Honor fallen heroes by building on belief

October 25, 2002|By Michael Cryor, Wally Pinkard and Tom Wilcox

WE ARE burying seven heroes this week.

Baltimore lost not only cherished neighbors but also a major battle when Carnell Dawson Sr., his wife, Angela, and five of their children paid the ultimate price for standing up for what is right. This outrageous mass killing demands that we wage and win a war on terrorism at home just as we fight terrorists from abroad.

We must preserve and protect life in Baltimore and the rest of the nation.

Neither the Dawsons nor the other thousands of children who have perished in our nation's streets should be allowed to die in vain. The horrific tragedy that cost the Dawson family their lives in a protest of crime and drugs will be even greater if others suffer a similar fate because we fail to make it clear that, as a community, we will not tolerate this or any other scourge.

We are at war in our city, a war led by our mayor, Martin O'Malley, against this indomitable foe.

There has been demonstrable progress on many fronts: a reduction in violent crime, ubiquitous signs of the rebirth of our city and a growing citizen response to the notion of belief -- belief that together we can win this war. We risk losing this momentum if citizens lose confidence in the possibility of safer streets and the likelihood of a community standing united.

If the horror of the Preston Street fire is to be only a battle, and not a tacit surrender, we must recognize the stakes, come together and protect ourselves from forces that are surely as powerful and motivated from within as are the terrorists from beyond our shores.

We must not accept the status quo. This city's organizations, its initiatives, its various campaigns and all of our energies must be brought together in a singularly focused effort if we truly want to break a vicious cycle of addiction, violence and economic decline. We recognize the breadth and depth of the challenge before us, but now is the time to build upon the momentum of positive change apparent in so many forms across our region. Our business groups must speak as one; our disparate neighborhoods must become a community; the many campaigns for good must be joined under a common banner.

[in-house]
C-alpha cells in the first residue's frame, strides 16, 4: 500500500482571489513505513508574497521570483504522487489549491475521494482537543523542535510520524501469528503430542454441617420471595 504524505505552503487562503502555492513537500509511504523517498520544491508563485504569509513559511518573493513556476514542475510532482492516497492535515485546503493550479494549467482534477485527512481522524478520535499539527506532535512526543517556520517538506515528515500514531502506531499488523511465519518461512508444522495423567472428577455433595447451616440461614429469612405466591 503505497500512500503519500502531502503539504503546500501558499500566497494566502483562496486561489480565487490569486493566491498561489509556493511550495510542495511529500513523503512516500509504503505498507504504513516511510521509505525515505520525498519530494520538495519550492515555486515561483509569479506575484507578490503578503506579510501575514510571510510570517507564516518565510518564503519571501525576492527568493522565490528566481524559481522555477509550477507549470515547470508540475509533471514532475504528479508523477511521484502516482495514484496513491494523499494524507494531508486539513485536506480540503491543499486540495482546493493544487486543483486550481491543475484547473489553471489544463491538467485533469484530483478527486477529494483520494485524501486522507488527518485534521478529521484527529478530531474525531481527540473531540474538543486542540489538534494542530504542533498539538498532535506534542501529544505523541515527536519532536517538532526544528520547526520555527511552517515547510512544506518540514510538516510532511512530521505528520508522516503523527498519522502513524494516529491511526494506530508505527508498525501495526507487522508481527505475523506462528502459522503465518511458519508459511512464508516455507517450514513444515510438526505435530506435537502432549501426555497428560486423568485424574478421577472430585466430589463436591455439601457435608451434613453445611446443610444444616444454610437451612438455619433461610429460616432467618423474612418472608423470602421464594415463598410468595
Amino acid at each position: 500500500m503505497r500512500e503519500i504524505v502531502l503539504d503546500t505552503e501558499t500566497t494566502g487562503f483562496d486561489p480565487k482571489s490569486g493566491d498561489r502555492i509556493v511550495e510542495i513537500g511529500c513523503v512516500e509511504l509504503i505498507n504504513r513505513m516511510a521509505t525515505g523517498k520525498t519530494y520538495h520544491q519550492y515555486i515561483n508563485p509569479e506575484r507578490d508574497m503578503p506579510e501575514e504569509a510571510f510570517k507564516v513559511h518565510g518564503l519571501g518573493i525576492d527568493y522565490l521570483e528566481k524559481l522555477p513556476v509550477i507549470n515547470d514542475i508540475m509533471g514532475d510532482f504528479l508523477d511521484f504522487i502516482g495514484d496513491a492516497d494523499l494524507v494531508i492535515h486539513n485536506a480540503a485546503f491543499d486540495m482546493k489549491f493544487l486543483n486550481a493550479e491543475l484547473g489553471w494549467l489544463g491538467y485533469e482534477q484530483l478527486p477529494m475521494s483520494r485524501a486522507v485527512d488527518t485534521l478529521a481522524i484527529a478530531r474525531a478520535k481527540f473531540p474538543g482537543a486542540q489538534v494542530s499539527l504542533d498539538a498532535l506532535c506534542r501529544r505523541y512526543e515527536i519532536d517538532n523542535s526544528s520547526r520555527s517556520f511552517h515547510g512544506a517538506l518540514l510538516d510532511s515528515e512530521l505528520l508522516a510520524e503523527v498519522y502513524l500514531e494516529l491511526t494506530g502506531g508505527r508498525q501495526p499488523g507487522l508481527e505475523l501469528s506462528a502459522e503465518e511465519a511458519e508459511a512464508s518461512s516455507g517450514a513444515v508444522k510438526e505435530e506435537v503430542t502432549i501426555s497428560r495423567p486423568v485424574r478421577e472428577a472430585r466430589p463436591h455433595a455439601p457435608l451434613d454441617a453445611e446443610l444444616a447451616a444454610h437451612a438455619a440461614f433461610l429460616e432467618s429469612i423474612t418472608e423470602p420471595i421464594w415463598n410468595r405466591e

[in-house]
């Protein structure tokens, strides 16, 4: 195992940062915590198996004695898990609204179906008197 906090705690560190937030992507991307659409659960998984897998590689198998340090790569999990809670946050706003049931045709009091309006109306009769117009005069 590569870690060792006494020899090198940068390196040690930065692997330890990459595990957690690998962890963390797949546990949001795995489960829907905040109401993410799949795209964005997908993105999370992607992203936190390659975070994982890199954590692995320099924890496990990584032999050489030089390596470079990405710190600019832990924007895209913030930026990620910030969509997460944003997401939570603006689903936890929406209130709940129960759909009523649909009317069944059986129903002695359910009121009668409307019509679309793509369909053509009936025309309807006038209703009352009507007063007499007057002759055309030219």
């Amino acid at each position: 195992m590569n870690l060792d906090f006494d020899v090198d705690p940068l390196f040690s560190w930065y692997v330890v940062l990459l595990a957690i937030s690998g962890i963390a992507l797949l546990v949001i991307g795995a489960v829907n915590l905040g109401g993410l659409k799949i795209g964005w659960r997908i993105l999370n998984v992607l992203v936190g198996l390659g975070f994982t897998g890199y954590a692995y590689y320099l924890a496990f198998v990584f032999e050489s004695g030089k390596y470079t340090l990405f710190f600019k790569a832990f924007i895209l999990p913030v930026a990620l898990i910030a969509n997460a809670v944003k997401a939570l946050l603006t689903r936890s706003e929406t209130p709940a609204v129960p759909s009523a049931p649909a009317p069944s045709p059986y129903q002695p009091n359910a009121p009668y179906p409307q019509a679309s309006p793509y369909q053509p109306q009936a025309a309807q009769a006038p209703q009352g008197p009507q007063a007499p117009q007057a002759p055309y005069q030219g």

The task will not be easy.

We in Baltimore do not practice the habit of working together. We are too quick to recognize and emphasize our differences and not nearly as inclined to capitalize on our commonality.

How can we win when we are so quick to fight with each other and hold each other suspect? How can we bring about change when we remain comfortable with the status quo? How can we expect the best from our leaders when we carp at their every flaw yet fail to hold ourselves accountable to reasonable standards of investment?

Baltimore Believe is defining and mounting the second phase of its campaign, a ground campaign intended to unite a host of organizations and efforts to speak with a common voice and to provide the substantive underpinnings for significant change.

The strength of the common voice will help to extend the war beyond drugs and violence to include victories in our schools, our neighborhoods and in a brighter economy, an economy based on the promise of our young. The substantive platform of this campaign will be based on solid research and follow examples of what we know works. Everything we invest in will be tracked and measured for success.

To be sustainable, the Believe campaign must include all of the city, as well as the region. It must waken us to the realization that the only long-term solution to our challenges is heightened opportunities for all citizens. If we achieve that realization, restoring neighborhoods, creating jobs and improving schools become the inevitable result of our collective investment. This is what is achievable when we work together.

It can be done. Children and families can thrive in Baltimore. We can marry economic development with poverty reduction and greater opportunity for all.

Our citizens can walk the streets with confidence, and businesses can grow, but only by setting aside our differences, recognizing our common challenges and working as a team.

We best honor the courage and memory of the Dawson family by committing ourselves to become the city they dreamed of for their children.

Michael Cryor and Wally Pinkard are co-chairs of Baltimore Believe. Tom Wilcox is president of the Baltimore Community Foundation.

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